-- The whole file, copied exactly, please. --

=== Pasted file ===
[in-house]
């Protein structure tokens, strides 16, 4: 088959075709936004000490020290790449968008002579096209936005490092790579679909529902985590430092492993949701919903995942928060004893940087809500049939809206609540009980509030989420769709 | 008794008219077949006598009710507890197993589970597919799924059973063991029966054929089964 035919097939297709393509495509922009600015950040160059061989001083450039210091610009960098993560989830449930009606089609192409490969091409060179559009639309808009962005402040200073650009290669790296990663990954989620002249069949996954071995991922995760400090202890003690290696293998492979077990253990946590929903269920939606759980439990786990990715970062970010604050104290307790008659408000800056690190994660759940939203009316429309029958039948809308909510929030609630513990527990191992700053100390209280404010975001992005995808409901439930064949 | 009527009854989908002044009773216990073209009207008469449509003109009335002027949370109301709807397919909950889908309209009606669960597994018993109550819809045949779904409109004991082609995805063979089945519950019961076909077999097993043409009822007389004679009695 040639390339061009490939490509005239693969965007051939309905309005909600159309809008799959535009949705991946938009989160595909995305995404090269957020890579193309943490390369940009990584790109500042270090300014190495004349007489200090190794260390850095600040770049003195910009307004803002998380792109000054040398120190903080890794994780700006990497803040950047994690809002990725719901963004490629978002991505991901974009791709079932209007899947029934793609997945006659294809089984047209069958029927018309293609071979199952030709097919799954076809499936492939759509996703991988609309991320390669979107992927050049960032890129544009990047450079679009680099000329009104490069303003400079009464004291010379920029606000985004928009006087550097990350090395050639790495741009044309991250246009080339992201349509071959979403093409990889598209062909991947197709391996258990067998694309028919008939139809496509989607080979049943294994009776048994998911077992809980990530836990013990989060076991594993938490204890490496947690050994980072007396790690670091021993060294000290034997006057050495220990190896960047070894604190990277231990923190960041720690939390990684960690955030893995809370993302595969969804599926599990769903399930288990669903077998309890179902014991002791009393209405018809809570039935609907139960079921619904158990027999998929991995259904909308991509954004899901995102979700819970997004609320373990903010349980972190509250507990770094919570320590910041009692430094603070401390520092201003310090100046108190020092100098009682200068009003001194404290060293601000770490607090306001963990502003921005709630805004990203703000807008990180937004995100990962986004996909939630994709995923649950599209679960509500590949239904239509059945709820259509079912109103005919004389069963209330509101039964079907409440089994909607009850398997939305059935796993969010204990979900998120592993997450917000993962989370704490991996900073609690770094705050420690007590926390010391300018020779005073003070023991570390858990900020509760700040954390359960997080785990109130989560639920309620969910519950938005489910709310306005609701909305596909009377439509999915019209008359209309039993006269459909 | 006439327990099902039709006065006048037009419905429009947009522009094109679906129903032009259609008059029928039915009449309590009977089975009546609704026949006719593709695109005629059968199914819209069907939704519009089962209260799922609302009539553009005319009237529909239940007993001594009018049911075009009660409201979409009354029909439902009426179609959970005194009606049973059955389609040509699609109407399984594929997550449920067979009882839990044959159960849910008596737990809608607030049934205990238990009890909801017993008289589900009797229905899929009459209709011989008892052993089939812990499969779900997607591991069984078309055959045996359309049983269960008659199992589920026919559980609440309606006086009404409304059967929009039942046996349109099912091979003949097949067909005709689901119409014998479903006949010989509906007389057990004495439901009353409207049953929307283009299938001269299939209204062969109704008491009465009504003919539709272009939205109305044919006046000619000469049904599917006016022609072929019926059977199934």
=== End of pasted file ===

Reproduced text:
[in-house]
């Protein structure tokens, strides 16, 4: 088959075709936004000490020290790449968008002579096209936005490092790579679909529902985590430092492993949701919903995942928060004893940087809500049939809206609540009980509030989420769709 | 008794008219077949006598009710507890197993589970597919799924059973063991029966054929089964 035919097939297709393509495509922009600015950040160059061989001083450039210091610009960098993560989830449930009606089609192409490969091409060179559009639309808009962005402040200073650009290669790296990663990954989620002249069949996954071995991922995760400090202890003690290696293998492979077990253990946590929903269920939606759980439990786990990715970062970010604050104290307790008659408000800056690190994660759940939203009316429309029958039948809308909510929030609630513990527990191992700053100390209280404010975001992005995808409901439930064949 | 009527009854989908002044009773216990073209009207008469449509003109009335002027949370109301709807397919909950889908309209009606669960597994018993109550819809045949779904409109004991082609995805063979089945519950019961076909077999097993043409009822007389004679009695 040639390339061009490939490509005239693969965007051939309905309005909600159309809008799959535009949705991946938009989160595909995305995404090269957020890579193309943490390369940009990584790109500042270090300014190495004349007489200090190794260390850095600040770049003195910009307004803002998380792109000054040398120190903080890794994780700006990497803040950047994690809002990725719901963004490629978002991505991901974009791709079932209007899947029934793609997945006659294809089984047209069958029927018309293609071979199952030709097919799954076809499936492939759509996703991988609309991320390669979107992927050049960032890129544009990047450079679009680099000329009104490069303003400079009464004291010379920029606000985004928009006087550097990350090395050639790495741009044309991250246009080339992201349509071959979403093409990889598209062909991947197709391996258990067998694309028919008939139809496509989607080979049943294994009776048994998911077992809980990530836990013990989060076991594993938490204890490496947690050994980072007396790690670091021993060294000290034997006057050495220990190896960047070894604190990277231990923190960041720690939390990684960690955030893995809370993302595969969804599926599990769903399930288990669903077998309890179902014991002791009393209405018809809570039935609907139960079921619904158990027999998929991995259904909308991509954004899901995102979700819970997004609320373990903010349980972190509250507990770094919570320590910041009692430094603070401390520092201003310090100046108190020092100098009682200068009003001194404290060293601000770490607090306001963990502003921005709630805004990203703000807008990180937004995100990962986004996909939630994709995923649950599209679960509500590949239904239509059945709820259509079912109103005919004389069963209330509101039964079907409440089994909607009850398997939305059935796993969010204990979900998120592993997450917000993962989370704490991996900073609690770094705050420690007590926390010391300018020779005073003070023991570390858990900020509760700040954390359960997080785990109130989560639920309620969910519950938005489910709310306005609701909305596909009377439509999915019209008359209309039993006269459909 | 006439327990099902039709006065006048037009419905429009947009522009094109679906129903032009259609008059029928039915009449309590009977089975009546609704026949006719593709695109005629059968199914819209069907939704519009089962209260799922609302009539553009005319009237529909239940007993001594009018049911075009009660409201979409009354029909439902009426179609959970005194009606049973059955389609040509699609109407399984594929997550449920067979009882839990044959159960849910008596737990809608607030049934205990238990009890909801017993008289589900009797229905899929009459209709011989008892052993089939812990499969779900997607591991069984078309055959045996359309049983269960008659199992589920026919559980609440309606006086009404409304059967929009039942046996349109099912091979003949097949067909005709689901119409014998479903006949010989509906007389057990004495439901009353409207049953929307283009299938001269299939209204062969109704008491009465009504003919539709272009939205109305044919006046000619000469049904599917006016022609072929019926059977199934």